Because of numerous incidents of domestic mink escaping from fur farms and establishing themselves in the wild, concern has arisen among conservationists of the possible repercussions such escapes may have on natural wild mink populations. Domestic mink are larger than wild mink, which may cause problems with the ecosystem when they escape. Minks are solitary, territorial animals and are intolerant of other minks. In times of overpopulation, they control their own numbers by either killing each other through direct conflict or by causing weaker minks to be driven from territory until starvation sets in. When hundreds or thousands of released domestic minks flood an ecosystem, it causes a great disturbance for the wild minks, resulting in the deaths of the majority of the released mink and many of the wild ones from starvation or injuries incurred fighting over territory. When a domestic mink survives long enough to reproduce, it may cause problems for the wild mink populations. The adding of weaker domestic mink genes into wild mink populations is believed by some to have contributed to the decline of mink populations in Canada.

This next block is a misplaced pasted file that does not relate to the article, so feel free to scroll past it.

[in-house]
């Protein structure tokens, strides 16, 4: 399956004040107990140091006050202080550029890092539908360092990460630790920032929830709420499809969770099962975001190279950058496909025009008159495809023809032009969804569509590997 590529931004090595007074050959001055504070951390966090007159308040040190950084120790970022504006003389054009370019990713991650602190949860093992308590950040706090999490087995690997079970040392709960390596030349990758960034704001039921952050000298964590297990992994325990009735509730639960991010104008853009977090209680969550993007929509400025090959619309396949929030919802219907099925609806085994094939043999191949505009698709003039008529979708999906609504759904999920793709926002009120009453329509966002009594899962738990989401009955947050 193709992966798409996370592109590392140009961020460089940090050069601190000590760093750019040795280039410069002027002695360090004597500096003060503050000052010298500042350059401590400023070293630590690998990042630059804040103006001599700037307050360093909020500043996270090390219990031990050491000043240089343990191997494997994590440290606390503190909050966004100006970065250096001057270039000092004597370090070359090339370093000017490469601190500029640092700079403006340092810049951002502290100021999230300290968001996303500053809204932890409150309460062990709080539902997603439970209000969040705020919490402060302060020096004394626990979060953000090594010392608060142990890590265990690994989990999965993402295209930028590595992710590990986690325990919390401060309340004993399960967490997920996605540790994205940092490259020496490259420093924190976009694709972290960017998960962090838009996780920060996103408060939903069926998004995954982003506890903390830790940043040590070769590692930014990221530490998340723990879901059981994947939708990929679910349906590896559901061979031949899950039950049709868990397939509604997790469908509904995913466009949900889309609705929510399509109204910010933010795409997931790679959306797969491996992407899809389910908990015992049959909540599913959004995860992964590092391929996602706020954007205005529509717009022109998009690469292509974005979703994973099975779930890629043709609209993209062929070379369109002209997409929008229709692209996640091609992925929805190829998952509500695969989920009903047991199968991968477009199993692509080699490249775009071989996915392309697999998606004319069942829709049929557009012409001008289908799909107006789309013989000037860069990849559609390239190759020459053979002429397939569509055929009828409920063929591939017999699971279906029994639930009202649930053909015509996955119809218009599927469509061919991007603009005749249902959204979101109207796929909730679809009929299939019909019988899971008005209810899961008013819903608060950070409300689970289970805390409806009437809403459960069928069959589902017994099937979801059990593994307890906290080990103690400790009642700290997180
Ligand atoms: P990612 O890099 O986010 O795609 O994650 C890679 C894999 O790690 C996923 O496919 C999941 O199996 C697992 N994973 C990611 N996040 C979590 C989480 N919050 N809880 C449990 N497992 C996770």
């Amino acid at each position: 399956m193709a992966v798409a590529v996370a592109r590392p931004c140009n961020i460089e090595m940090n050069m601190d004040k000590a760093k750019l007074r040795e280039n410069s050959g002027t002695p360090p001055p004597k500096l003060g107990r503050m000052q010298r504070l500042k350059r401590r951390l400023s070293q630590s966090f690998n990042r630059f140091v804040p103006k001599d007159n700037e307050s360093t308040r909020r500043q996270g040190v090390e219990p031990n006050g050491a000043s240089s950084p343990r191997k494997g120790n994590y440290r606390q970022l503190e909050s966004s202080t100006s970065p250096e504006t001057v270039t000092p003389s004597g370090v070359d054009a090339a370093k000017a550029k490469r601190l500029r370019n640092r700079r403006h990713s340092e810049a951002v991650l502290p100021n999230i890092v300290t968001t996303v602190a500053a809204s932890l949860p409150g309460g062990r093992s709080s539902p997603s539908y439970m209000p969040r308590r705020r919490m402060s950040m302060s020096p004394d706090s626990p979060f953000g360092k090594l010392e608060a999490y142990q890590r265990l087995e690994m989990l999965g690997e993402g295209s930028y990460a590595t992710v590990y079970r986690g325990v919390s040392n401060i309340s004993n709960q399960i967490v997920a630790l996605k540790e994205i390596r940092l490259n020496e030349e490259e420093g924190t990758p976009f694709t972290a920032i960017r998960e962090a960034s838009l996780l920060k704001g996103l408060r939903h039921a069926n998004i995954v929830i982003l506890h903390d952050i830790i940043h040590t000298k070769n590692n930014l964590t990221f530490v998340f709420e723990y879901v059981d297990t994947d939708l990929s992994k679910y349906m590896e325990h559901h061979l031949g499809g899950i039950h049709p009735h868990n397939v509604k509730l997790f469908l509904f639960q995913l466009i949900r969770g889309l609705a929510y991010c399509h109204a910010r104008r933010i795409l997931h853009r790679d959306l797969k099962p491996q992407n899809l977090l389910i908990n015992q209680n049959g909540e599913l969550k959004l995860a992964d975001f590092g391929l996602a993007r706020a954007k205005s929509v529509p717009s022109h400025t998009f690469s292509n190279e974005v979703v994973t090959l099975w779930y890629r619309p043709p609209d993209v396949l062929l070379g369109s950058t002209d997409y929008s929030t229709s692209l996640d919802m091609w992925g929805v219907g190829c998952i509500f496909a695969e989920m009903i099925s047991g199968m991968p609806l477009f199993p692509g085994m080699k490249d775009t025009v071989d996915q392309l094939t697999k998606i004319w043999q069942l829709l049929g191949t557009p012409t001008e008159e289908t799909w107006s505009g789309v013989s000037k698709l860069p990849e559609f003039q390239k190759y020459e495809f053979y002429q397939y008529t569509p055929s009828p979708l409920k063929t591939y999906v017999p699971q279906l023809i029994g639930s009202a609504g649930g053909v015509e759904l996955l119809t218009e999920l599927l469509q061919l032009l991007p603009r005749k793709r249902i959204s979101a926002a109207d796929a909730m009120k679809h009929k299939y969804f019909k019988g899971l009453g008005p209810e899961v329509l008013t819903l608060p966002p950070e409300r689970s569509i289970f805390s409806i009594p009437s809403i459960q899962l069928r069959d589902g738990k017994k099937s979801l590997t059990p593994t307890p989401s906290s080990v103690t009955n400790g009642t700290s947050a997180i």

A 2006 study in Denmark concluded, due to frequent escapes from existing mink farms, “Closing mink farms may result in a crash of the free-ranging population, or alternatively it may result in the establishment of a better-adapted, truly feral population that may ultimately outnumber the population that was present before farm closures.” The study reported more information would be necessary to determine the outcome. Another Danish study reported a significant majority of the “wild” mink were mink which had escaped from fur farms. About 47% had escaped within two months, 31% had escaped prior to two months, and 21% “may or may not have been born in nature.” The survival rate for recently released minks is reportedly lower than for wild minks, but if feral minks survive at least two months, their survival rate is the same as for wild minks. The authors suggest this is due to the rapid behavioural adaptation of the animals.